How a Hong Kong lacrosse star and finance professional stays fit
Ex-Harvard University player credits five-days-a-week CrossFit training for giving him the focus to succeed on and off the lacrosse field
What does it take to be at the top of your game - and your career? This month we meet three Hong Kong sports representatives who are flying high in the workplace and on the sports field.
Putting down his lacrosse stick after his last game at college, Jay Wich never thought he'd pick it up again. Despite being one of the leading scorers at Harvard University, he'd chosen a career in finance over sport. Besides, he was moving to Hong Kong and didn't think he would be able to play lacrosse here.
But within six months of arriving in 2007, the American college star had dusted off his lacrosse stick and discovered a new community. Wich, 34, started his own team in the local league and has represented Hong Kong at two World Championships.
"Playing lacrosse in Hong Kong has surprisingly turned out to be one of the highlights of living here," says Wich.
His team has benefited from the support of a private benefactor. At the World Championships in Denver last year, the team had a full sporting staff, including sports psychologists and five trainers, and they finished as the second best Asian team behind a Japanese team.
Being able to continue his lifelong passion for lacrosse was one of several opportunities Wich found in Hong Kong: apart from working in the finance industry, he has also launched a flourishing side business in custom clothing, called J.J. Threads.
"I'd been to the tailors to have some shirts made but I wanted something a bit funkier," he says.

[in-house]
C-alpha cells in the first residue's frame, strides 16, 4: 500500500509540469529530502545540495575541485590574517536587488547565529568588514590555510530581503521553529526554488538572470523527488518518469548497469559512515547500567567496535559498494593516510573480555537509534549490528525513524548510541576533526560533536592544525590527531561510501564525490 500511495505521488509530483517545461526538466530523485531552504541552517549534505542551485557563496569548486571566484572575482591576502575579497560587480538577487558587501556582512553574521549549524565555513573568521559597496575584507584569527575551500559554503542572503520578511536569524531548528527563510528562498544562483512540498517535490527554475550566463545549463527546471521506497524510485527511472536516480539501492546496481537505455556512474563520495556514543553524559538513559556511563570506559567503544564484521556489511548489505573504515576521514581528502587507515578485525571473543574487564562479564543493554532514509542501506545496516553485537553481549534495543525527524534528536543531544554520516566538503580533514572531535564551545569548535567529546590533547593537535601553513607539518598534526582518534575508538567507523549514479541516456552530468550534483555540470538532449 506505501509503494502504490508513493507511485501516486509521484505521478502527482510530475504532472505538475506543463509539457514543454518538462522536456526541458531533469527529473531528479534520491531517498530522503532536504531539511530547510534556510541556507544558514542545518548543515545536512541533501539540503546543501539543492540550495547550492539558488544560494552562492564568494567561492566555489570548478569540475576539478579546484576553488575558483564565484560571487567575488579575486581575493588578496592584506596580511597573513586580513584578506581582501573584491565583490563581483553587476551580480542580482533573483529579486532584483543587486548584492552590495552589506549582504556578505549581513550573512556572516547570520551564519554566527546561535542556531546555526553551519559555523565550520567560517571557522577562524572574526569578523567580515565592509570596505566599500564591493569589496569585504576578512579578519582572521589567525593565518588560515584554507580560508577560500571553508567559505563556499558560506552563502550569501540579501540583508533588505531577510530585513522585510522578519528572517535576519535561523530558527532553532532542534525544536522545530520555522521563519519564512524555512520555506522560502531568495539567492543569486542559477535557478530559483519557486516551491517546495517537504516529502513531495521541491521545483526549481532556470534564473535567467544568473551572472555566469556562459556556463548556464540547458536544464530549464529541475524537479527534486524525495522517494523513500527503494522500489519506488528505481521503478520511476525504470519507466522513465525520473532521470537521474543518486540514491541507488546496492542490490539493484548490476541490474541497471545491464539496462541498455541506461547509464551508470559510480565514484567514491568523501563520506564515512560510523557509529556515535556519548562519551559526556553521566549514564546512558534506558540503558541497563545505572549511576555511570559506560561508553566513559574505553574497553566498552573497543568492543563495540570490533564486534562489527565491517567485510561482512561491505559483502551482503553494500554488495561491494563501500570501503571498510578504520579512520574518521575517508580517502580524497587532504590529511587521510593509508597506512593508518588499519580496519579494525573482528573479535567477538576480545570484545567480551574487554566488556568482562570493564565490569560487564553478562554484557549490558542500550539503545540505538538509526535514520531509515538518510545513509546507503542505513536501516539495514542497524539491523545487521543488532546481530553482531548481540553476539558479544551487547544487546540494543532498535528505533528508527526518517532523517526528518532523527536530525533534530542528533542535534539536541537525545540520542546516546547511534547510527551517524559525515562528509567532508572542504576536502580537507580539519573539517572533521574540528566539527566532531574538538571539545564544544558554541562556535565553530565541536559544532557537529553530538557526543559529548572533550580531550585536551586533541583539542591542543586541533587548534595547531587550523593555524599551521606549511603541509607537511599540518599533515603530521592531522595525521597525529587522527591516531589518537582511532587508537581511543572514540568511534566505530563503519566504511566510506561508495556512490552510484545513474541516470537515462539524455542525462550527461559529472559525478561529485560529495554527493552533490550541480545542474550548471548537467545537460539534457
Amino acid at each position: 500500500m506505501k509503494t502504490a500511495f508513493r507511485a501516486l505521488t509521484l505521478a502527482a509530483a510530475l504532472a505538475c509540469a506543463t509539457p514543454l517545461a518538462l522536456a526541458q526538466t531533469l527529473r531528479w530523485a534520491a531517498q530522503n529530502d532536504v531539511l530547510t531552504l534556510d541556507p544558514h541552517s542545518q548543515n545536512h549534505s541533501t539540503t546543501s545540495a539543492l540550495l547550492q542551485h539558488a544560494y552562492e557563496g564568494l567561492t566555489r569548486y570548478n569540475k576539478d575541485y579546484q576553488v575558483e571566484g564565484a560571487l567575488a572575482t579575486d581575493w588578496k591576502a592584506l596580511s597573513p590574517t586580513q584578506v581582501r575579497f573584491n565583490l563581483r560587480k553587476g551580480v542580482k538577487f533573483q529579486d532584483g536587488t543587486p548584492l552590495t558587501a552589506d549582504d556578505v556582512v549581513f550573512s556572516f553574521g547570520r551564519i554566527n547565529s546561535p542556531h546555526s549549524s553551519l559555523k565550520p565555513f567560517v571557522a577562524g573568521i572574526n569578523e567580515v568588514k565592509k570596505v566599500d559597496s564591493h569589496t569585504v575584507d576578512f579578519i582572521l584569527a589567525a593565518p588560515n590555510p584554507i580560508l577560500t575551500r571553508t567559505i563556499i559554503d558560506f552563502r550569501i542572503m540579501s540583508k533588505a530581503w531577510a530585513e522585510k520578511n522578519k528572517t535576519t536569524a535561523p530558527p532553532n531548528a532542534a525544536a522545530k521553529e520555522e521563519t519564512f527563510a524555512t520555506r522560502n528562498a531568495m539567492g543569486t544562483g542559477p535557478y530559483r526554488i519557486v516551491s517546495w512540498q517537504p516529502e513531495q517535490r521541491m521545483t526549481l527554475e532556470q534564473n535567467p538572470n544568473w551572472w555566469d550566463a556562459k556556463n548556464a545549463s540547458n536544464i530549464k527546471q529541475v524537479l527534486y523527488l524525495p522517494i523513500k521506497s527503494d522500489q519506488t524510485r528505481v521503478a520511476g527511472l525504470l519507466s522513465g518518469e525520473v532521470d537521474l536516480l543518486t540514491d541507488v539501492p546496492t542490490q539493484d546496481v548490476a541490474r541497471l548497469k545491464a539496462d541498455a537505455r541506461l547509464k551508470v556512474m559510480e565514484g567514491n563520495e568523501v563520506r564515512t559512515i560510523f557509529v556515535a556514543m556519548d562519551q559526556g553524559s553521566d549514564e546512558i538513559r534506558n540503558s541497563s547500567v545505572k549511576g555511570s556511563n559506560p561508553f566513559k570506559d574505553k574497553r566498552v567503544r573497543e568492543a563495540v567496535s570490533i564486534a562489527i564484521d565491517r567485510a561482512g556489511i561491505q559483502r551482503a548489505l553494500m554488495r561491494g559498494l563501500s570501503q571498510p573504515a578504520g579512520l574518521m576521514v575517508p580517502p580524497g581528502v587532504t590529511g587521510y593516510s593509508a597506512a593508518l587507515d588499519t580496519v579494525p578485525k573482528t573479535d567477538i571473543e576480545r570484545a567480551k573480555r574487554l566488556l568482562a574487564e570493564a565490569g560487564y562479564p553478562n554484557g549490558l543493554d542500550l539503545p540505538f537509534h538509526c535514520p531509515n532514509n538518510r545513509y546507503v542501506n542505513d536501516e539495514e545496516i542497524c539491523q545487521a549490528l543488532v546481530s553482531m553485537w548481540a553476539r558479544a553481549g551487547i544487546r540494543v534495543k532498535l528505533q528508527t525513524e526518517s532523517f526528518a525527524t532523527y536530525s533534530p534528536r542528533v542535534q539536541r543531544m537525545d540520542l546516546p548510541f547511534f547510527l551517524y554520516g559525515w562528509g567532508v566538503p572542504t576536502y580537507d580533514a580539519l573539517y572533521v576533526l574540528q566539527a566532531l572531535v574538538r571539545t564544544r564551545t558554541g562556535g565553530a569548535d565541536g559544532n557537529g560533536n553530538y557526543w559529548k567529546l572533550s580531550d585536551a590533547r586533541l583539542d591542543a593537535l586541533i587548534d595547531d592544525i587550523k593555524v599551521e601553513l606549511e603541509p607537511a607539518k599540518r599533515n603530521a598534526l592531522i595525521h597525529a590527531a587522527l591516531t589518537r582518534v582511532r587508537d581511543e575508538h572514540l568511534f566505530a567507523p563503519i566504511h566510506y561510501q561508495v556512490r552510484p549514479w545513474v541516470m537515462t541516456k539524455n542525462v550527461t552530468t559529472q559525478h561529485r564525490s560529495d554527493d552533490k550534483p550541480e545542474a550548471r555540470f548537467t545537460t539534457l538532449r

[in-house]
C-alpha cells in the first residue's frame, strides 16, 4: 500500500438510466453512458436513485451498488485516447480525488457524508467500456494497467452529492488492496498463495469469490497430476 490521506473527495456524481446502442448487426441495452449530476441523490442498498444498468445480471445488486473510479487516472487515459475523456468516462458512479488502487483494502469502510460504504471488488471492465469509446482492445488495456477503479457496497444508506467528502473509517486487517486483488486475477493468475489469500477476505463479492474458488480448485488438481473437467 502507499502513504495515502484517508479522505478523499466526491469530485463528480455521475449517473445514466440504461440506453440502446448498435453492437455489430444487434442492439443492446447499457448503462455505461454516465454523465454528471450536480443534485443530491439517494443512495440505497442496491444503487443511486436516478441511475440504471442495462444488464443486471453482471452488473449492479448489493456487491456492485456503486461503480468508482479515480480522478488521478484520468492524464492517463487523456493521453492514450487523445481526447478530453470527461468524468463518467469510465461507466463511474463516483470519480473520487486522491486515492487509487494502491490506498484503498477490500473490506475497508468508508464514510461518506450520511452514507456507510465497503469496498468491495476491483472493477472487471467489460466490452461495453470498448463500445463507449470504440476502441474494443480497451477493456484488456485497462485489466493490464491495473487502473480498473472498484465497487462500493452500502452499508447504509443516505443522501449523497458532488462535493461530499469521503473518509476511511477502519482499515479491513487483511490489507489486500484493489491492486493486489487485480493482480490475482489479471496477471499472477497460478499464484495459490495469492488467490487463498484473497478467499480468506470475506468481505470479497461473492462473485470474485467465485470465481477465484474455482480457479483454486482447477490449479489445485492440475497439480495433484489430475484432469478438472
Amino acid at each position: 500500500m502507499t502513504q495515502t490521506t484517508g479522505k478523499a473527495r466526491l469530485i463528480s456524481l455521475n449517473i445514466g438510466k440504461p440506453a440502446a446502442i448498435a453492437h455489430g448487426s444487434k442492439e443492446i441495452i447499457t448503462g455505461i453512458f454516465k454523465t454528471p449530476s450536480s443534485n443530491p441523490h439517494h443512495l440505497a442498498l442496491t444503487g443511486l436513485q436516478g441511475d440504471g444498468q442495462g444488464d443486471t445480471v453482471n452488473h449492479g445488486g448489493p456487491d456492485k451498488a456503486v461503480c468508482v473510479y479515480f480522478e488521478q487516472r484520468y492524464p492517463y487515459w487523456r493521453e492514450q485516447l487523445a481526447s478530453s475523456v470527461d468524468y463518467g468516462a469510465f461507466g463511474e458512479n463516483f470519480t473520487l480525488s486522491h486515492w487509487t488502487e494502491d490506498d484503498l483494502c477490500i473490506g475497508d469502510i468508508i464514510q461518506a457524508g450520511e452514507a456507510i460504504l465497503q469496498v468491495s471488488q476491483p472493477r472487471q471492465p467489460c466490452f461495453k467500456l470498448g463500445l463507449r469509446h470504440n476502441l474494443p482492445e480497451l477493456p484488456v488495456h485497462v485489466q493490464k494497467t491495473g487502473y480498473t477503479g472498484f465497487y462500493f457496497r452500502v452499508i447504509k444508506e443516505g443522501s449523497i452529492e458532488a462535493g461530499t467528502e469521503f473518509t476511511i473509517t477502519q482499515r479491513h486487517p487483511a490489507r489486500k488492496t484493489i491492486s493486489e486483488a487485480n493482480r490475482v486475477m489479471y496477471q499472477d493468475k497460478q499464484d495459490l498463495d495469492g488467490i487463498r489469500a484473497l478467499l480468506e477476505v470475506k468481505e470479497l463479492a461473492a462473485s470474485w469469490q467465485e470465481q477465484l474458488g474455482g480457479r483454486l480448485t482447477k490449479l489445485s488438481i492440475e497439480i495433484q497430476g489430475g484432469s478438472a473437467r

Armed with fabrics after a trip to Sham Shui Po, he directed the styling on his shirts. "When I went back home to the US for a visit, my buddies loved my style. I saw the opportunity and J.J. Threads was born."
Powering his success on and off the field is a busy schedule that includes CrossFit training five days a week. "I prefer to be busy - without structure I tend to get sidetracked."
Although he'll be 37 at the next World Championships, Wich believes his regime will help him make the cut.
"I always thought my final game at college would be the pinnacle of my lacrosse career, but can you believe it? I'm 34 and I'm still going."
Lacrosse is a complicated beast: there's a lot of skill, but there's also a lot of speed. It's like basketball in many ways - a lot of teamwork, picking roles and working with people. I simply love it.
Competing at an elite level requires commitment, discipline and hard work. As contrived as it may sound, the traits needed to achieve in sports are the same traits that help in your career. A person with a sporting background likely has a deep understanding of how to work well as part of a team, the commitment required and the sacrifices one may need to make to be successful.
I'm in a great place: playing on the world circuit while having a thriving career and business. I'm pretty sure I'm the only one of my college teammates still playing lacrosse competitively.
You need to be strong in lacrosse. You can't train for lacrosse all day - it's tough to find fields and it requires a lot of players. So I think CrossFit has helped me to be a better lacrosse player, and it's a good outlet for stress.
Given my age, diet is a lot more on the radar than it used to be. But I'd prefer to work out every day than not eat a burger.
If I had a choice between a beach holiday or an adventure holiday, I'd go for the adventure. I got Netflix recently so maybe that will make me slow down one of these days.